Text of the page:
Bad news, good news

New York alt-weekly will stop print edition, as the CN&R heads into its fifth decade

About the time I sat down to write this column, I learned that New York’s Village Voice, a multiple Pulitzer winner and granddaddy of alternative weeklies, was shutting down print operations and going online-only. That publication has been around far longer than this one, so it was a jolt. This follows the actual demise of a few other big weeklies over the past couple of years—this year, Baltimore’s City Paper; the Bay Guardian of San Francisco a few years before that.

The news was a bit of a comedown from working on an anniversary issue about the history of the CN&R and its influence in the community. Much of the story is told through the former editors, writers and others who established the paper and the folks who came to its rescue a few years after it first hit the stands 40 years ago this week. I admire them all.

As you’ll see, it’s an extra-large spread. To accommodate for the project, we dropped our weekly features sections, Healthlines and Greenways. Even still, it’s but a snapshot of this newspaper’s story. There’s easily enough material to fill a book.

I hope you enjoy learning about the history as much as I did.

I’ve been with the CN&R since 2007, so I was here to close out one decade. As for the story of the current one, well, it’s a work in progress. Fortunately, the paper is positioned well, despite some instability among the nation’s weekly papers. Circulation is up modestly—a pretty big win in the industry. I’m looking forward to helping shape our story in the years to come.

Working at this independent paper has been the highlight of my 15-year journalism career in this community. I don’t take for granted being part of a team that tells stories that would otherwise go untold. I’ve been fortunate to work alongside a dedicated and passionate crew—from the delivery drivers and editorial staffers to the designers and sales professionals.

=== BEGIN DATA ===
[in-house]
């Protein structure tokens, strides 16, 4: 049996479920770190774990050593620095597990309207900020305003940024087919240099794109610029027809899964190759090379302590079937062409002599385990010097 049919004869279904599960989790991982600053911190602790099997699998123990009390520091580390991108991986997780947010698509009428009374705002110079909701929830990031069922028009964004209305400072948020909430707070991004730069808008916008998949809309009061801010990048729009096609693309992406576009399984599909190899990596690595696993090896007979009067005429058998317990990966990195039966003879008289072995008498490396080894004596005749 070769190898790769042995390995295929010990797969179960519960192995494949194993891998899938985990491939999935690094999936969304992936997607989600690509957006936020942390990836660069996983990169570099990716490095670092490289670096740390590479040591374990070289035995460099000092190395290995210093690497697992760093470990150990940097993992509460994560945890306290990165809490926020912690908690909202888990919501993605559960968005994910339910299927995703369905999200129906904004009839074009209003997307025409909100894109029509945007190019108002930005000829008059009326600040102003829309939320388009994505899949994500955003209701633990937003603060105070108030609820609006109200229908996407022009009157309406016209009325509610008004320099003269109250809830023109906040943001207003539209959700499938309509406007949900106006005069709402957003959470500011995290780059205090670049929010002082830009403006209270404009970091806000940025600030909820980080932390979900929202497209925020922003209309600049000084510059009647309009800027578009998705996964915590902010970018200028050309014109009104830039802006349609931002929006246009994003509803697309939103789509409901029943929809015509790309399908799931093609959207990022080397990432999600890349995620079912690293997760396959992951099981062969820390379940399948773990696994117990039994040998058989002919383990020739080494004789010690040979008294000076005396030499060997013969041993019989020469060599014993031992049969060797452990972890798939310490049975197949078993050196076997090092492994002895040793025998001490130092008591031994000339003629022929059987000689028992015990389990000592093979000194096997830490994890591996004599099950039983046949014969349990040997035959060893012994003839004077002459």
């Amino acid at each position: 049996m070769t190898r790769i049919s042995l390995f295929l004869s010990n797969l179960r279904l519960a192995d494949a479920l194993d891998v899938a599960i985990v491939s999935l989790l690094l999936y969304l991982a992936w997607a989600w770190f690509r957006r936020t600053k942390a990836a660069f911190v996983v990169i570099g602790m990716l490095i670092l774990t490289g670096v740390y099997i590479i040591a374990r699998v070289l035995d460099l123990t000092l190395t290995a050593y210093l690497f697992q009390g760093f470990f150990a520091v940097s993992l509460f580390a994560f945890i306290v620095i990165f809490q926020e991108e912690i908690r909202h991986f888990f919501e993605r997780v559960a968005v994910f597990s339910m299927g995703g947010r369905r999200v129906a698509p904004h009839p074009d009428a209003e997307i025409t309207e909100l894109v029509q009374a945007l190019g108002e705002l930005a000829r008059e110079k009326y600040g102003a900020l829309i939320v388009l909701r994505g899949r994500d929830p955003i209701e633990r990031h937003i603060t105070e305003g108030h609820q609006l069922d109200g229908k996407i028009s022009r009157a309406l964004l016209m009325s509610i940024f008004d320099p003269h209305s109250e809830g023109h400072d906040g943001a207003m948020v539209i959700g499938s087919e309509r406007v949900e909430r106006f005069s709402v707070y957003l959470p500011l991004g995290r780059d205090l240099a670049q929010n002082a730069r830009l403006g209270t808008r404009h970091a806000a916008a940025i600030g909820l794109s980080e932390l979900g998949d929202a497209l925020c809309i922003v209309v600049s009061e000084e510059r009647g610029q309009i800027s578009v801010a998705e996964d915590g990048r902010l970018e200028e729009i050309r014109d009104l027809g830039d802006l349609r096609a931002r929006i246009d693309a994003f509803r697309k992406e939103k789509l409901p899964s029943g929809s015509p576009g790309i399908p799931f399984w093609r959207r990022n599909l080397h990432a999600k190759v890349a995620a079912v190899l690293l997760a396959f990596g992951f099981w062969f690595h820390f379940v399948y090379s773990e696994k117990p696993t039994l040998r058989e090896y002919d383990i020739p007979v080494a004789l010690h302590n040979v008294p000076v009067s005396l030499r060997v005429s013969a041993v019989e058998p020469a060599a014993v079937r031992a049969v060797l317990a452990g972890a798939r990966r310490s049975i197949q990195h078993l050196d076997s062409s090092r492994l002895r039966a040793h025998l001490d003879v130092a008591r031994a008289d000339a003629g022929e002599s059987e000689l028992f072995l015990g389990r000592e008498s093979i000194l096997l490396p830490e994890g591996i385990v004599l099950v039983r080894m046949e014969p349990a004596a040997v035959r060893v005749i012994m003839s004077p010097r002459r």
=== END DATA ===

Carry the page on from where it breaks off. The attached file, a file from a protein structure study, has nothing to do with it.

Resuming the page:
Being a part of the CN&R family has also been a heckuva lot of fun.

Shout out: When I look back at my decade at this paper, and all of the terrific colleagues who have come and gone, former Office Manager Jane Corbett is at the top of my list. Our spunky, red-headed co-worker and friend wore many hats. Perhaps one of her favorite tasks was keeping morale buoyed by organizing staff activities, including lunches and our beloved “beer Fridays.” Jane retired in 2012 after 26 years with the paper and has since moved out of town. Obviously, she’s much missed.

Prize giveaways! I hope I have your attention. Free stuff usually does the trick. This is your last reminder about our 40th anniversary block party celebration this Saturday, Aug. 26, from noon to 4 p.m. There, outside the back entrance to our office at Second and Flume streets, we’ll have raffle prizes—gift baskets and a massage package, among other things. There also will be a beer garden, live music and food trucks. Come check it out.

One last thing: This week marks the return of Eye on 45, penned this time around by CN&R’s Howard Hardee. That biweekly feature watchdogging Trump, which I’d written for the first six months of his administration, will now be a monthly offering. It’s not because we don’t have the material, mind you. It’s because I need to remain sane.